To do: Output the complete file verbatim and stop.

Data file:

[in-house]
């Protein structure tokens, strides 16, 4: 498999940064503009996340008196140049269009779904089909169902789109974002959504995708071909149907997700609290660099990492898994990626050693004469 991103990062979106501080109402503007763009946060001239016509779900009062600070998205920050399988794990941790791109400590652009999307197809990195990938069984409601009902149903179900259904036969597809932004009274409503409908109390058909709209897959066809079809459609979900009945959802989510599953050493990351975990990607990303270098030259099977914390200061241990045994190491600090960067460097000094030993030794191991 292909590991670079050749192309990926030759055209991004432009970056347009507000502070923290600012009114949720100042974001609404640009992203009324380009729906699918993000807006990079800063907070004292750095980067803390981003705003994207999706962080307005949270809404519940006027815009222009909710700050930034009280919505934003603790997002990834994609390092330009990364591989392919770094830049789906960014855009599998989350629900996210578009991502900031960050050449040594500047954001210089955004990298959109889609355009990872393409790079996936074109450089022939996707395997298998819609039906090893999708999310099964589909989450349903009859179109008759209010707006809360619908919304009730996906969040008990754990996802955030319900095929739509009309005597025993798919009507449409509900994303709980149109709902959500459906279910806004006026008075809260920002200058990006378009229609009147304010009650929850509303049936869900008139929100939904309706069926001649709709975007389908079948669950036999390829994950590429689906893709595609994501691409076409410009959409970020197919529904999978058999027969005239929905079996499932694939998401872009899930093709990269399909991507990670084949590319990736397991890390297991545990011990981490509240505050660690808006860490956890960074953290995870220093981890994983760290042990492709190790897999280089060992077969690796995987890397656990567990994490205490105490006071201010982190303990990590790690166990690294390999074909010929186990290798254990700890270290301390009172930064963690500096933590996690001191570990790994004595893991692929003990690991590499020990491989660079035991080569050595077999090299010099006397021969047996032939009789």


[in-house]
């Protein structure tokens, strides 16, 4: 498999940064503009996340008196140049269009779904089909169902789109974002959504995708071909149907997700609290660099990492898994990626050693004469 991103990062979106501080109402503007763009946060001239016509779900009062600070998205920050399988794990941790791109400590652009999307197809990195990938069984409601009902149903179900259904036969597809932004009274409503409908109390058909709209897959066809079809459609979900009945959802989510599953050493990351975990990607990303270098030259099977914390200061241990045994190491600090960067460097000094030993030794191991 292909590991670079050749192309990926030759055209991004432009970056347009507000502070923290600012009114949720100042974001609404640009992203009324380009729906699918993000807006990079800063907070004292750095980067803390981003705003994207999706962080307005949270809404519940006027815009222009909710700050930034009280919505934003603790997002990834994609390092330009990364591989392919770094830049789906960014855009599998989350629900996210578009991502900031960050050449040594500047954001210089955004990298959109889609355009990872393409790079996936074109450089022939996707395997298998819609039906090893999708999310099964589909989450349903009859179109008759209010707006809360619908919304009730996906969040008990754990996802955030319900095929739509009309005597025993798919009507449409509900994303709980149109709902959500459906279910806004006026008075809260920002200058990006378009229609009147304010009650929850509303049936869900008139929100939904309706069926001649709709975007389908079948669950036999390829994950590429689906893709595609994501691409076409410009959409970020197919529904999978058999027969005239929905079996499932694939998401872009899930093709990269399909991507990670084949590319990736397991890390297991545990011990981490509240505050660690808006860490956890960074953290995870220093981890994983760290042990492709190790897999280089060992077969690796995987890397656990567990994490205490105490006071201010982190303990990590790690166990690294390999074909010929186990290798254990700890270290301390009172930064963690500096933590996690001191570990790994004595893991692929003990690991590499020990491989660079035991080569050595077999090299010099006397021969047996032939009789």